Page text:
Education Solas Uncategorized

Battle for the Mind – The Importance of the Church’s Involvement in Education

This is my article in the third edition of the Solas magazine.   If you would like to support this work please subscribe – you can get the print or digital version here  We are really keen to make this magazine work on a subscription only basis….why not subscribe yourself or gift a subscription to someone else – every little helps!  It is deliberately designed to be a quality magazine which commends the Christian faith and helps Christians in our thinking about key issues.  We have themes for each quarterly edition – the first was the church in Europe, the second sexuality, the third education.  The fourth will be on Islam.

Battle for the Mind 

Tony Blair once issued the mantra ‘education, education, education’. At least he recognized how important the subject is. In this he was echoing the priorities of John Knox who declared that where there was a church, there should be a school, thereby laying the foundation for an education system that was the envy of the world. As a result Scotland became known as the land of the people of the Book, and we exported engineers, military leaders, politicians, doctors, teachers and missionaries all over the world. And it was not just Scotland – everywhere Christianity spread in Europe, it brought education. The Reformation resulted in the establishment of Universities and schools wherever it was successful. But now things have changed.

The Secularist Trojan Horse – The current narrative is that it is now religion that is holding back education and that the more educated you are, the less likely you are to be religious. We have moved to a situation where education is seen as a means to get rid of religion, and where state education systems are increasingly being used to indoctrinate children into a liberal secular humanism and to socially engineer children for their future roles in society. Education is now seen as the primary means to advance an atheistic secularist agenda. In Birmingham, England, concern was rightly expressed at how some Islamic groups were using the state education system as a ‘Trojan Horse’ to inculcate Islamist ideology within society. But we are missing the bigger picture. A relatively small group of elitist secularists are also using the education system as a Trojan Horse to inculcate their ideology upon an unsuspecting populace. The results are catastrophic, at least in my country of Scotland.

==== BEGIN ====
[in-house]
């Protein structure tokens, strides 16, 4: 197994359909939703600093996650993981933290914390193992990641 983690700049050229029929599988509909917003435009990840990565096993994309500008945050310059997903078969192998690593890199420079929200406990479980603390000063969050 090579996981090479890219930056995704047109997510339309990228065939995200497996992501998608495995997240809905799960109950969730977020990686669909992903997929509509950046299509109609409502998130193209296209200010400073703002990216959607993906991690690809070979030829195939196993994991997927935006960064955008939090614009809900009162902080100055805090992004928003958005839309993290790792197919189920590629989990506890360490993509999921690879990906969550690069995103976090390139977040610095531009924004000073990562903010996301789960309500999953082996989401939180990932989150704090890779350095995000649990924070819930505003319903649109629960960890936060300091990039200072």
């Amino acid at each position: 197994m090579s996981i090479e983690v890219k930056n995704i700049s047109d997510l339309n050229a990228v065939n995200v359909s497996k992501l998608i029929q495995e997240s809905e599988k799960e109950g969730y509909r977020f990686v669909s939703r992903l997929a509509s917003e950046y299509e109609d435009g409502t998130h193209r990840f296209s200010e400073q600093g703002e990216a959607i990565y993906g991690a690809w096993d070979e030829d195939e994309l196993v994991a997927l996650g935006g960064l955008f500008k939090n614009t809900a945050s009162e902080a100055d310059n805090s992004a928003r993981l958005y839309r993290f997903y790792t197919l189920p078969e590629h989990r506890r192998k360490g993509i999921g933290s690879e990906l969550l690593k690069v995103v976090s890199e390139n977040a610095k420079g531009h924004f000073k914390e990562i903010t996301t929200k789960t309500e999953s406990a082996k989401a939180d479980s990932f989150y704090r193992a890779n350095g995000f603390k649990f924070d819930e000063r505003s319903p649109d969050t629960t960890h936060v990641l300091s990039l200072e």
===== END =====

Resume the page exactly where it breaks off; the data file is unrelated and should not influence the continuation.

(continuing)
Scotland’s Schools – All is not well in Scotland’s education system. There is a real and well founded concern about declining standards, lack of aspiration and above all a kind of educational apartheid which means that if you are rich enough you can either send your child to a private school (as do one third of Edinburgh parents) or buy a house in the catchment area of a ‘good’ school. The lack of parental involvement, the remodeling of schools into centres for social engineering rather than education, the low morale amongst many teachers, and the obsession of politicians with figures and targets, are all indications of a struggling system. What has gone wrong? AA Hodge gave a fascinating lecture to women’s groups in the 1880’s that helps us understand. “The tendency [of those who promote public education] is to hold that this system must be altogether secular. The atheistic doctrine is gaining currency, even among professed Christians and even among some bewildered Christian ministers, that an education provided by the common government should be entirely emptied of all religious character… is capable of exact demonstration that if every party in the State has the right of excluding from the public schools whatever he does not believe to be true, then he that believes most must give way to him that believes least, and then he that believes least must give way to him that believes absolutely nothing, no matter in how small a minority the atheists or the agnostics may be. It is self-evident that on this scheme, if it is consistently and persistently carried out in all parts of the country, the United States system of national popular education will be the most efficient and widespread instrument for the propagation of Atheism [naturalism, humanism, etc.] which the world has ever seen.”

Hodges warning was true for the United States of the 19th Century. It has come true in the Europe of the 21st. Under the guise of secularism and ‘equality’ the education system is being used to indoctrinate children into an atheistic worldview. I visited a secondary fourth year in order to speak about science and Christianity. The pupils were openly aggressive (apart from a couple of Muslim and one Christian child) suggesting that only ignorant people believed in God, and that was just because of their culture and family. When I asked them how many of them had parents who believed, or friends, or teachers, they all responded that there was virtually no-one. They did not see the irony of their claiming that belief only came from culture, family, education, when it was clear that their unbelief came from just precisely that. It was not a product of reasoned thought, evaluating evidence or reflecting on different worldviews. They had been indoctrinated in such an effective way that they did not see that they had been indoctrinated! And make no mistake. This is what the fundamentalist atheist secularists such as Richard Dawkins are doing.